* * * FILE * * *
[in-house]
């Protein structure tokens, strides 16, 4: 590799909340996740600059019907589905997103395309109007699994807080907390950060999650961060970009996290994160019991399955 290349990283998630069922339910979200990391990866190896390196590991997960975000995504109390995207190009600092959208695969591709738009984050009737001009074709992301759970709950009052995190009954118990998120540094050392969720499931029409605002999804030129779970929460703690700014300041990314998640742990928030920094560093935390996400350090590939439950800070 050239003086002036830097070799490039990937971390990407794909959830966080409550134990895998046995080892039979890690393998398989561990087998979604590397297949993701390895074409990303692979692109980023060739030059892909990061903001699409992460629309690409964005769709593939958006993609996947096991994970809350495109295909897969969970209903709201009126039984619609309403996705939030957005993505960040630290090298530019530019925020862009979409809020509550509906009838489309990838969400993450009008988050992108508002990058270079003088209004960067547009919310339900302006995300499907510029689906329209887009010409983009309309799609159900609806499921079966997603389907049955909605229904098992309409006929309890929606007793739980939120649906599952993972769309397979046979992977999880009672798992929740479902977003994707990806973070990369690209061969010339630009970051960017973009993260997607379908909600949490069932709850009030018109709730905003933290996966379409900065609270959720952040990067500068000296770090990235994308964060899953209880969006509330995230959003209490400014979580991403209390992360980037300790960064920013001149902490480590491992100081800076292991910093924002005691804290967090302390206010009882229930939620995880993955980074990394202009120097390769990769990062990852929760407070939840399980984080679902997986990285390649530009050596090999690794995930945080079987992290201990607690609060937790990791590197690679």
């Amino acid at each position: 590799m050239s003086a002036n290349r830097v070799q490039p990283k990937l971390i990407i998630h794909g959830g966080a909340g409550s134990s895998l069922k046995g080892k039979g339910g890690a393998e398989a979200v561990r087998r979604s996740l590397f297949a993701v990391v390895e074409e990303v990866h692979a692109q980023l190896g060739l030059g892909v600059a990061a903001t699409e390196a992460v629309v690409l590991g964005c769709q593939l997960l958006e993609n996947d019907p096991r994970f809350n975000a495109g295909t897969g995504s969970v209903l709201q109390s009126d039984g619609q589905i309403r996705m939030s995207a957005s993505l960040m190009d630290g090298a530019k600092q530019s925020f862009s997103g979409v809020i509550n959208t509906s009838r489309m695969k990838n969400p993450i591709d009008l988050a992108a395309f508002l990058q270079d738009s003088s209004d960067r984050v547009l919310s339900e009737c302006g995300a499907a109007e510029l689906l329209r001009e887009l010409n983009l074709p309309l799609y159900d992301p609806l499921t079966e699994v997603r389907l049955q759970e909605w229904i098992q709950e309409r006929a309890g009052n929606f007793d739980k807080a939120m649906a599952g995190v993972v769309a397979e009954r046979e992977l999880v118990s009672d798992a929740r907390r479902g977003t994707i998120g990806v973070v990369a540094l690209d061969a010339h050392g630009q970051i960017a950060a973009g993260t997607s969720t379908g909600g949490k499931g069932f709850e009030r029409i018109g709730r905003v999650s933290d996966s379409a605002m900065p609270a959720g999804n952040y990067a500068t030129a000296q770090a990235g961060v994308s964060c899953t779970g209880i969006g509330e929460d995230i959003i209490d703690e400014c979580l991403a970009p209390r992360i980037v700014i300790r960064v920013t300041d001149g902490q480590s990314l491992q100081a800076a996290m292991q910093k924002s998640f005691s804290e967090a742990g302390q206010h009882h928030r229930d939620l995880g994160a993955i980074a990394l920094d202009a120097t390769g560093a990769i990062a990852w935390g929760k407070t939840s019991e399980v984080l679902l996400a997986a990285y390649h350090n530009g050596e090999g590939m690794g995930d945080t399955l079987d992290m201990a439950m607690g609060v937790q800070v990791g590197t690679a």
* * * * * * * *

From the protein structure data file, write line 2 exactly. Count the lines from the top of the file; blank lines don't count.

């Protein structure tokens, strides 16, 4: 590799909340996740600059019907589905997103395309109007699994807080907390950060999650961060970009996290994160019991399955 290349990283998630069922339910979200990391990866190896390196590991997960975000995504109390995207190009600092959208695969591709738009984050009737001009074709992301759970709950009052995190009954118990998120540094050392969720499931029409605002999804030129779970929460703690700014300041990314998640742990928030920094560093935390996400350090590939439950800070 050239003086002036830097070799490039990937971390990407794909959830966080409550134990895998046995080892039979890690393998398989561990087998979604590397297949993701390895074409990303692979692109980023060739030059892909990061903001699409992460629309690409964005769709593939958006993609996947096991994970809350495109295909897969969970209903709201009126039984619609309403996705939030957005993505960040630290090298530019530019925020862009979409809020509550509906009838489309990838969400993450009008988050992108508002990058270079003088209004960067547009919310339900302006995300499907510029689906329209887009010409983009309309799609159900609806499921079966997603389907049955909605229904098992309409006929309890929606007793739980939120649906599952993972769309397979046979992977999880009672798992929740479902977003994707990806973070990369690209061969010339630009970051960017973009993260997607379908909600949490069932709850009030018109709730905003933290996966379409900065609270959720952040990067500068000296770090990235994308964060899953209880969006509330995230959003209490400014979580991403209390992360980037300790960064920013001149902490480590491992100081800076292991910093924002005691804290967090302390206010009882229930939620995880993955980074990394202009120097390769990769990062990852929760407070939840399980984080679902997986990285390649530009050596090999690794995930945080079987992290201990607690609060937790990791590197690679």